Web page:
Steam Rails to Ski Trails : Architectural Guide to Downtown Steamboat Springs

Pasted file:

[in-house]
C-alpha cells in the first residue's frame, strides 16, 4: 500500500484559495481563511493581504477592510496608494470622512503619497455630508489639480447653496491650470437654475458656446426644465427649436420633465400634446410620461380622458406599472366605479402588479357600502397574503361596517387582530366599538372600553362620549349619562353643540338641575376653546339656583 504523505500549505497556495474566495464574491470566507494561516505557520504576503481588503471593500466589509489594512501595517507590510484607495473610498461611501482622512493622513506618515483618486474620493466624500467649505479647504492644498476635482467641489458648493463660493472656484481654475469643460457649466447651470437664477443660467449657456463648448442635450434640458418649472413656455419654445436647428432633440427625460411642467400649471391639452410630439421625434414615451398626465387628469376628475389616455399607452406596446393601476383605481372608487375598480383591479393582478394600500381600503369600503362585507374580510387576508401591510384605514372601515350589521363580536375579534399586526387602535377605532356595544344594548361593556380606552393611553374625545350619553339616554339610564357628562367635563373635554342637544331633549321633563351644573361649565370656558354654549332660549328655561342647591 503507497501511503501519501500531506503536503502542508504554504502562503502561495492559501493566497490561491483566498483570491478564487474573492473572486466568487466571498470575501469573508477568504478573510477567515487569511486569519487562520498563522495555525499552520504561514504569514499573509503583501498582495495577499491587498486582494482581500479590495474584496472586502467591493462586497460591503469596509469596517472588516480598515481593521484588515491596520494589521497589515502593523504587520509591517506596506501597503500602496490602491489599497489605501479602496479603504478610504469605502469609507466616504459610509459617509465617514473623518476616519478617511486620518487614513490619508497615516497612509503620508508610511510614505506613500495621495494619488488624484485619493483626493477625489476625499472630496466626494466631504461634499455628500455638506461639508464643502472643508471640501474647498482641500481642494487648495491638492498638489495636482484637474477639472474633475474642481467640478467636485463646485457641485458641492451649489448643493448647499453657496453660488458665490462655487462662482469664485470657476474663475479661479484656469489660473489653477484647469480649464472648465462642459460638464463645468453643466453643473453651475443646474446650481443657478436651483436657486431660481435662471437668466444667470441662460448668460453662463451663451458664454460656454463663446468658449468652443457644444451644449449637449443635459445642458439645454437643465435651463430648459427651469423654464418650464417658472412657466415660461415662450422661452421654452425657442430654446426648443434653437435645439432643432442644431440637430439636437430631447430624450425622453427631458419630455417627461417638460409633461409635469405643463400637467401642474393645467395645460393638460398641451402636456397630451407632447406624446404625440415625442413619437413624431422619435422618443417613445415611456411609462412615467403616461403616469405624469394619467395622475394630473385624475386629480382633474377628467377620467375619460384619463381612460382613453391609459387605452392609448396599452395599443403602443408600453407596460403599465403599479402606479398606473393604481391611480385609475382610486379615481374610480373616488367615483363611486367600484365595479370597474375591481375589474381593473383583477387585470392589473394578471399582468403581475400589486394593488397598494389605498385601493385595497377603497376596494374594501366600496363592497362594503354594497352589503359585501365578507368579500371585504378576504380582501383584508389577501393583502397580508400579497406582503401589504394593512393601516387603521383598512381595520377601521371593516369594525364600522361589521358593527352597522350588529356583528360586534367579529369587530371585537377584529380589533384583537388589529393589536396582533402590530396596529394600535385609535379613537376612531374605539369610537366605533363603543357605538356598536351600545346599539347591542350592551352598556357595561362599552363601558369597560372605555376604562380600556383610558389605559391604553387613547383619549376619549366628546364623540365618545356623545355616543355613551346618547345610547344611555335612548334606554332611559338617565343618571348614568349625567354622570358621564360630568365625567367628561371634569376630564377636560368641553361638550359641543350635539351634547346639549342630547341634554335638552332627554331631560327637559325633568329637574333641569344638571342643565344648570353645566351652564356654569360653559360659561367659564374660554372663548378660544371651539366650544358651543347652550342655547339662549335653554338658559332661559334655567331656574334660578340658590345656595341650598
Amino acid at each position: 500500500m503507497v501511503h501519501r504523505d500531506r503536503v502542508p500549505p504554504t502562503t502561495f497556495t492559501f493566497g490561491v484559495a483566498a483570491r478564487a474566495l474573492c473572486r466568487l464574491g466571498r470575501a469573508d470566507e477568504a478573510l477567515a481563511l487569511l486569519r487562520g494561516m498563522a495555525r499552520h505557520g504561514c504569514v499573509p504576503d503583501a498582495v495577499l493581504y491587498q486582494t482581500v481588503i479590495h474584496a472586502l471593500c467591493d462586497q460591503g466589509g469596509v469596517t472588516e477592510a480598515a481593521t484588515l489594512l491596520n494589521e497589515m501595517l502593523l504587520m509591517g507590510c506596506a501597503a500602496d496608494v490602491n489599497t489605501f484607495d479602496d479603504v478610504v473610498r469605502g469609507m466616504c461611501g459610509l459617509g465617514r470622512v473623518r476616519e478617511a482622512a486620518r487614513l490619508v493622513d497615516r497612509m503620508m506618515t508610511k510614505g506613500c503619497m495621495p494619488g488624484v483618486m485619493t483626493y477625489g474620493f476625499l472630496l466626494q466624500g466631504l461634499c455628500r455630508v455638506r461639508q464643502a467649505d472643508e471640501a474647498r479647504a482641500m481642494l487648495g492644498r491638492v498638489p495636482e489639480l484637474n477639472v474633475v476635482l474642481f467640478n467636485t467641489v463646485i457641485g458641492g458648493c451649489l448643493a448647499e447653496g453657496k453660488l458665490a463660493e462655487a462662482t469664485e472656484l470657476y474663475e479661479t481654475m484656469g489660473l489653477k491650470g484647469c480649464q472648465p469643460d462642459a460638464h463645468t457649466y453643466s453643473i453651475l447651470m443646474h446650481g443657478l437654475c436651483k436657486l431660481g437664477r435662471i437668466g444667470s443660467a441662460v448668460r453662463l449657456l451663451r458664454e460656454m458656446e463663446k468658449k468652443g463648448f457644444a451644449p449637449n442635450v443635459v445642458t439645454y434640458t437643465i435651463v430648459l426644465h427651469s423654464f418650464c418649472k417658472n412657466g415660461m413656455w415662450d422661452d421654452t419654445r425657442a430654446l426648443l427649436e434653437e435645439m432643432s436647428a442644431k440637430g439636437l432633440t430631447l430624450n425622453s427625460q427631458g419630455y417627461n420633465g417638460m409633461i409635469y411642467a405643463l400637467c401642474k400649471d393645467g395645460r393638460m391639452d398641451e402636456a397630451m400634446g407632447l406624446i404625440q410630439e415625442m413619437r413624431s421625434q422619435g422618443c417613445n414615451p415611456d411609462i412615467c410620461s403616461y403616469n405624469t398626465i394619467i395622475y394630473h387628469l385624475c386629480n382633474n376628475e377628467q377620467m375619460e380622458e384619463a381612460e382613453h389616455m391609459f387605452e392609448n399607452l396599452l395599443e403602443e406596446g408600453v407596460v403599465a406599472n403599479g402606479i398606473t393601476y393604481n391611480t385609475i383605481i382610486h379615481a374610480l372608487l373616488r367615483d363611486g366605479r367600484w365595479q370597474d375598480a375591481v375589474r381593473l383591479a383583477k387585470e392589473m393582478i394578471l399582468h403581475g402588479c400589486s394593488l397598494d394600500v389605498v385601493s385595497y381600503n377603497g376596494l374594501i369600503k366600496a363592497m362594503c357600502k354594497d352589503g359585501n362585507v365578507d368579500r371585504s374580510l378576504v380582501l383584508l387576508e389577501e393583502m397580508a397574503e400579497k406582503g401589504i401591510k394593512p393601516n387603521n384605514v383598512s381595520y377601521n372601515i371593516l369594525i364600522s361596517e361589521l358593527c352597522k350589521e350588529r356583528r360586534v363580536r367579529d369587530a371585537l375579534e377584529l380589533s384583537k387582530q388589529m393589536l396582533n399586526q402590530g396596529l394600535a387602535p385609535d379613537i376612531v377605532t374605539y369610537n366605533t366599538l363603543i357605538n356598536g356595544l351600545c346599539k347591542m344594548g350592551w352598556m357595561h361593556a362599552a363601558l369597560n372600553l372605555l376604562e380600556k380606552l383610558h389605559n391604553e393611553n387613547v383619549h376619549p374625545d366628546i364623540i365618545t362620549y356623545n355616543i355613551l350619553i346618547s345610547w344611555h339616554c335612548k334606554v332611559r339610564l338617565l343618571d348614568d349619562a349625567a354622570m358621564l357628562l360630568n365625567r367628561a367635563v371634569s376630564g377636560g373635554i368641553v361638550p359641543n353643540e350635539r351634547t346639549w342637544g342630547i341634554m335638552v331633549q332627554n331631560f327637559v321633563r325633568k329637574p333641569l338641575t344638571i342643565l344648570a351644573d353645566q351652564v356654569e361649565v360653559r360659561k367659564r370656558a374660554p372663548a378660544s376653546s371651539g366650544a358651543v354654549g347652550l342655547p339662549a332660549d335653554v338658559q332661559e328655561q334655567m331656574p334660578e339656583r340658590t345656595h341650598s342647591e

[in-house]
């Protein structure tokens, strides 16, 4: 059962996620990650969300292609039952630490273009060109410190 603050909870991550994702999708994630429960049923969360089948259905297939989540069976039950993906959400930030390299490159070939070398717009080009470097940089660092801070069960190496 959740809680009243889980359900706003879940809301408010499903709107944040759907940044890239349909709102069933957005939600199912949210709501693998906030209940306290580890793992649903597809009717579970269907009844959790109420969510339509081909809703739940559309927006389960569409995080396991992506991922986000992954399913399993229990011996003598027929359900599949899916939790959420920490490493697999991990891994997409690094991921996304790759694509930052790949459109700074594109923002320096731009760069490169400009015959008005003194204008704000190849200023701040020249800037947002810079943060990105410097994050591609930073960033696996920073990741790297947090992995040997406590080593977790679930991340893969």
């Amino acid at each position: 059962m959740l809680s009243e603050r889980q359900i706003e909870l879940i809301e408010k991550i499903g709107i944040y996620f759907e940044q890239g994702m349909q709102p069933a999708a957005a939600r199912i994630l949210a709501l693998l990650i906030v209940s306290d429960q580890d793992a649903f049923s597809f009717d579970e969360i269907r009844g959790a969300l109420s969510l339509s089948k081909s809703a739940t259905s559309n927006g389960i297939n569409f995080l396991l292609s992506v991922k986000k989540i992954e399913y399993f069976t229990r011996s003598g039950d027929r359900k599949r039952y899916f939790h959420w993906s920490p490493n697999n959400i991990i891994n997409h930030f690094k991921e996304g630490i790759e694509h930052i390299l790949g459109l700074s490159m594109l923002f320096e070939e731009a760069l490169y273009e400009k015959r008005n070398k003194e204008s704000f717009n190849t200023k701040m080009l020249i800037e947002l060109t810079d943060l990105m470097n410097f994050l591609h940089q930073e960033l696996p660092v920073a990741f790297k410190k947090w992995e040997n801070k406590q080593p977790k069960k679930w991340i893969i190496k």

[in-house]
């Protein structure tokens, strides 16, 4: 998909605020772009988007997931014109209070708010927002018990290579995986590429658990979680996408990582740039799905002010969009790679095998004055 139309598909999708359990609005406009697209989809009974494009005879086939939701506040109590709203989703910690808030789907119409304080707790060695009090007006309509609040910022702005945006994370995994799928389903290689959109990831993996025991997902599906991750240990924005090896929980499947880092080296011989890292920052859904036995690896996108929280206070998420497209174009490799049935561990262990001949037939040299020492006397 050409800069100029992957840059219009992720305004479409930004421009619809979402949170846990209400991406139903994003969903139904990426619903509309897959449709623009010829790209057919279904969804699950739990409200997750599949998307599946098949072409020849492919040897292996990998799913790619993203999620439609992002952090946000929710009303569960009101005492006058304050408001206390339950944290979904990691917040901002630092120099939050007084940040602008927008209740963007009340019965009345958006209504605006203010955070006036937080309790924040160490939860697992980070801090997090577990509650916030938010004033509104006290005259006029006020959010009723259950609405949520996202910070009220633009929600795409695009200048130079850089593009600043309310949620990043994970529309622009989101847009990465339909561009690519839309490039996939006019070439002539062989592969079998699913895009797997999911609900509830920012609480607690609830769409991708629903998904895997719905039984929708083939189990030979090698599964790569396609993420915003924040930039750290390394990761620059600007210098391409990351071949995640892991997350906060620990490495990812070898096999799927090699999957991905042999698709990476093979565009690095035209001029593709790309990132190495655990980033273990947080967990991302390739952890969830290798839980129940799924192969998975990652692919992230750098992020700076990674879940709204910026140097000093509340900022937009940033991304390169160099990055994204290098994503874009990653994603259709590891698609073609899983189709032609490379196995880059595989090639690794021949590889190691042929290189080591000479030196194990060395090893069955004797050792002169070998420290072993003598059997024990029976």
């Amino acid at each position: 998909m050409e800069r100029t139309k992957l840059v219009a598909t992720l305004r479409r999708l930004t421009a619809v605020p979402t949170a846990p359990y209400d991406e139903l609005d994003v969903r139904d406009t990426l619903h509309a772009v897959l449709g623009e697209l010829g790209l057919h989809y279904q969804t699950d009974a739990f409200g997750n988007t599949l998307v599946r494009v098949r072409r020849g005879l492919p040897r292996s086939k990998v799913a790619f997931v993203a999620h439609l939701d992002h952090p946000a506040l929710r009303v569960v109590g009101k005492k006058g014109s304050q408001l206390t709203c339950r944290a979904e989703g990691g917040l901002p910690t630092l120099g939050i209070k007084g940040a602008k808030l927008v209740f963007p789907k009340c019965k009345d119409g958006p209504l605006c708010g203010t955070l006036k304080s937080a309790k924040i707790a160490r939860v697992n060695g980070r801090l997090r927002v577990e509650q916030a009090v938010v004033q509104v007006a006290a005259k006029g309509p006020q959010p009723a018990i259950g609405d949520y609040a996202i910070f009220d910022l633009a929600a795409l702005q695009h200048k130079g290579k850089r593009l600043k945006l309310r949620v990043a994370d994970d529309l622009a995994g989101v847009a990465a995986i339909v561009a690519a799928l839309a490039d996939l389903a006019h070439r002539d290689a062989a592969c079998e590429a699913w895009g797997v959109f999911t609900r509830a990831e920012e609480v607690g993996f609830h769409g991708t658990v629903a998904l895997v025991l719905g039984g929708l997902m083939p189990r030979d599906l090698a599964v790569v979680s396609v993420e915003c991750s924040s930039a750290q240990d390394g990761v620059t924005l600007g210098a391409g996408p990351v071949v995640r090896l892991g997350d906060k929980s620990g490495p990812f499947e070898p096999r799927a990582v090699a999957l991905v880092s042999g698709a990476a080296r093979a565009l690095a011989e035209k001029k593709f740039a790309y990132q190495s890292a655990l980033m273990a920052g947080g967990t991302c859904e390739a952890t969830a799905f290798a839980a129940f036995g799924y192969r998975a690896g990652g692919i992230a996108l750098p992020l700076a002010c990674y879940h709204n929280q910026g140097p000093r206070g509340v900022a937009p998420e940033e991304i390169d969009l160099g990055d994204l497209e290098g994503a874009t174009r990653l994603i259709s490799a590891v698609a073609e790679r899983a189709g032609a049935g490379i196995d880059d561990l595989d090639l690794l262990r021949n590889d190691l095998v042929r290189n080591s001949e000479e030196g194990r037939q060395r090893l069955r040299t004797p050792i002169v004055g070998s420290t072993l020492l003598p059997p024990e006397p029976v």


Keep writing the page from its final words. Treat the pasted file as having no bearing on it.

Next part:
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Steamboat Springs is a modest town. It never had a period of explosive gold-rush growth, as so many other Colorado mountain towns did. It never added 10,000 residents in one year, never produced multimillion-dollar fortunes overnight. But if it lacked the spectacular booms, it also avoided the devastating busts that left other communities’ Main Streets in shambles. And Steamboat Springs did enjoy some distinct growth spurts. The first occurred after 1884, when town founder James Crawford (standing in the center of this photograph) and Boulder investors formed the Steamboat Springs Town Site Company. They promoted the Yampa Valley’s boundless pastures and rich coal deposits, along with the mineral springs themselves. Within a few years the city had a newspaper, bank, hotel, stagecoach line, and library, plus a few churches and a smattering of stores. Most of those 19th-century buildings are no longer here; only one — the Springs Drug Store (now Harwig Grill) at 911 Lincoln — appears in this volume.
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